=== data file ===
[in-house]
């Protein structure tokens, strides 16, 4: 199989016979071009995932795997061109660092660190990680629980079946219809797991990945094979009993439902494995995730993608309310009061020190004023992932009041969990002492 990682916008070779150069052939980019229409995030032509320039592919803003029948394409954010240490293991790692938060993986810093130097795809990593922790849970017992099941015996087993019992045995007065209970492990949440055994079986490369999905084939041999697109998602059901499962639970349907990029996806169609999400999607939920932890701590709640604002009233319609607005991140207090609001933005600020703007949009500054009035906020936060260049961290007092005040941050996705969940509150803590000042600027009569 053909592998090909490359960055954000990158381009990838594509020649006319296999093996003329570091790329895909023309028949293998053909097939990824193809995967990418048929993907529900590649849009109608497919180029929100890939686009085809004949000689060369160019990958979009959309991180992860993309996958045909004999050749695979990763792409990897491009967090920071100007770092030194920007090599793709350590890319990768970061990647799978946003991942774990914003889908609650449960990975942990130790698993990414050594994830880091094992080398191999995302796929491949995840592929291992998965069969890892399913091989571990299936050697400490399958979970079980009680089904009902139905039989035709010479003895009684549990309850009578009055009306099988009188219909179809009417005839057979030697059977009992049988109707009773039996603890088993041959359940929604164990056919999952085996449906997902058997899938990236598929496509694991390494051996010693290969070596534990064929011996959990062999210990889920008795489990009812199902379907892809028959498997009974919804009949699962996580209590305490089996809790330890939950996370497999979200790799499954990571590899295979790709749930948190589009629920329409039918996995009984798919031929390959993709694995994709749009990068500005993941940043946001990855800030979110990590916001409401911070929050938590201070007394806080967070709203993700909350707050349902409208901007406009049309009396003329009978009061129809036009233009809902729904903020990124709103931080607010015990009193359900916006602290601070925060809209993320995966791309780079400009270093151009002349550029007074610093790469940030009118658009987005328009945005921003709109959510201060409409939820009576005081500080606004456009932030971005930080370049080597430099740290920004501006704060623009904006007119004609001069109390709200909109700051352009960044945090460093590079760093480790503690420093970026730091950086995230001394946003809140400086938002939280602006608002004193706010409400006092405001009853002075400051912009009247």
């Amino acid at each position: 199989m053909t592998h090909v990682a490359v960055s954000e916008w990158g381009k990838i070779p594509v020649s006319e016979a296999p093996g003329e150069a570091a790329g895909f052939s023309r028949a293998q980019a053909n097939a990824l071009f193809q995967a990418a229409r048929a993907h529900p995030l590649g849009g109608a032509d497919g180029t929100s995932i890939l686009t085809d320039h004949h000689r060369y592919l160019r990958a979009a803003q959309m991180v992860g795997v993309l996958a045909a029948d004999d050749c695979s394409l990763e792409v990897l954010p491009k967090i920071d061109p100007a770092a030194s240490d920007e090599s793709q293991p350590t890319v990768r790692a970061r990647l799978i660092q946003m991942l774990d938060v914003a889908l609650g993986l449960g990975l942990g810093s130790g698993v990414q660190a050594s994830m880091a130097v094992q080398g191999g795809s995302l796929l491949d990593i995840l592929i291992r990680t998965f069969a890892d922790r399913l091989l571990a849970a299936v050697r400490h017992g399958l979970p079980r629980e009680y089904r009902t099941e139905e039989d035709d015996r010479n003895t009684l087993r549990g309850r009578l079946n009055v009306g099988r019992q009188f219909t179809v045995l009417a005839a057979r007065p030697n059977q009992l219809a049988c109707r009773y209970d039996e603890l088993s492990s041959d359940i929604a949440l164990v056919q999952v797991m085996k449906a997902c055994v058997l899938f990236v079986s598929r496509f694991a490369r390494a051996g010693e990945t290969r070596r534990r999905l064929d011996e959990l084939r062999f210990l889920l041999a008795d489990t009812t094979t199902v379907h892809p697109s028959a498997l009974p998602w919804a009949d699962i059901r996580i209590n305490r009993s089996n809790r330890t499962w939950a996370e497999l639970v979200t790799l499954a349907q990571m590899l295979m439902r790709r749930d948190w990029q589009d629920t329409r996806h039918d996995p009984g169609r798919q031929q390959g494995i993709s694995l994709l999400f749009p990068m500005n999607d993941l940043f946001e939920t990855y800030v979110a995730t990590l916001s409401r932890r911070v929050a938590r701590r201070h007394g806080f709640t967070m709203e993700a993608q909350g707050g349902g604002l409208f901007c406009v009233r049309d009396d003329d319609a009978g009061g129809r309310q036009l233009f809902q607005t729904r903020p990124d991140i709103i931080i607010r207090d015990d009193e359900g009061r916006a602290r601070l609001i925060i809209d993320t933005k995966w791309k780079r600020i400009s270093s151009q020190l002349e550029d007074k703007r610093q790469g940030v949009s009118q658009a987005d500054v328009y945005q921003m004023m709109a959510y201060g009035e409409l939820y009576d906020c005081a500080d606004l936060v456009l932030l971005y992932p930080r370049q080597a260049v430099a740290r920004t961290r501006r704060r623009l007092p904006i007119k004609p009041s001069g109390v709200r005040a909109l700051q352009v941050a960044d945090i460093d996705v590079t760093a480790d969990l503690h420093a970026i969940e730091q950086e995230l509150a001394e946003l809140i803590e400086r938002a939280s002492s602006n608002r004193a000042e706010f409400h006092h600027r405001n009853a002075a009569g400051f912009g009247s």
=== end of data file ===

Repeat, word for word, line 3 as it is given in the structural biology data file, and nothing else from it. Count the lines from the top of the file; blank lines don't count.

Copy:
């Amino acid at each position: 199989m053909t592998h090909v990682a490359v960055s954000e916008w990158g381009k990838i070779p594509v020649s006319e016979a296999p093996g003329e150069a570091a790329g895909f052939s023309r028949a293998q980019a053909n097939a990824l071009f193809q995967a990418a229409r048929a993907h529900p995030l590649g849009g109608a032509d497919g180029t929100s995932i890939l686009t085809d320039h004949h000689r060369y592919l160019r990958a979009a803003q959309m991180v992860g795997v993309l996958a045909a029948d004999d050749c695979s394409l990763e792409v990897l954010p491009k967090i920071d061109p100007a770092a030194s240490d920007e090599s793709q293991p350590t890319v990768r790692a970061r990647l799978i660092q946003m991942l774990d938060v914003a889908l609650g993986l449960g990975l942990g810093s130790g698993v990414q660190a050594s994830m880091a130097v094992q080398g191999g795809s995302l796929l491949d990593i995840l592929i291992r990680t998965f069969a890892d922790r399913l091989l571990a849970a299936v050697r400490h017992g399958l979970p079980r629980e009680y089904r009902t099941e139905e039989d035709d015996r010479n003895t009684l087993r549990g309850r009578l079946n009055v009306g099988r019992q009188f219909t179809v045995l009417a005839a057979r007065p030697n059977q009992l219809a049988c109707r009773y209970d039996e603890l088993s492990s041959d359940i929604a949440l164990v056919q999952v797991m085996k449906a997902c055994v058997l899938f990236v079986s598929r496509f694991a490369r390494a051996g010693e990945t290969r070596r534990r999905l064929d011996e959990l084939r062999f210990l889920l041999a008795d489990t009812t094979t199902v379907h892809p697109s028959a498997l009974p998602w919804a009949d699962i059901r996580i209590n305490r009993s089996n809790r330890t499962w939950a996370e497999l639970v979200t790799l499954a349907q990571m590899l295979m439902r790709r749930d948190w990029q589009d629920t329409r996806h039918d996995p009984g169609r798919q031929q390959g494995i993709s694995l994709l999400f749009p990068m500005n999607d993941l940043f946001e939920t990855y800030v979110a995730t990590l916001s409401r932890r911070v929050a938590r701590r201070h007394g806080f709640t967070m709203e993700a993608q909350g707050g349902g604002l409208f901007c406009v009233r049309d009396d003329d319609a009978g009061g129809r309310q036009l233009f809902q607005t729904r903020p990124d991140i709103i931080i607010r207090d015990d009193e359900g009061r916006a602290r601070l609001i925060i809209d993320t933005k995966w791309k780079r600020i400009s270093s151009q020190l002349e550029d007074k703007r610093q790469g940030v949009s009118q658009a987005d500054v328009y945005q921003m004023m709109a959510y201060g009035e409409l939820y009576d906020c005081a500080d606004l936060v456009l932030l971005y992932p930080r370049q080597a260049v430099a740290r920004t961290r501006r704060r623009l007092p904006i007119k004609p009041s001069g109390v709200r005040a909109l700051q352009v941050a960044d945090i460093d996705v590079t760093a480790d969990l503690h420093a970026i969940e730091q950086e995230l509150a001394e946003l809140i803590e400086r938002a939280s002492s602006n608002r004193a000042e706010f409400h006092h600027r405001n009853a002075a009569g400051f912009g009247s």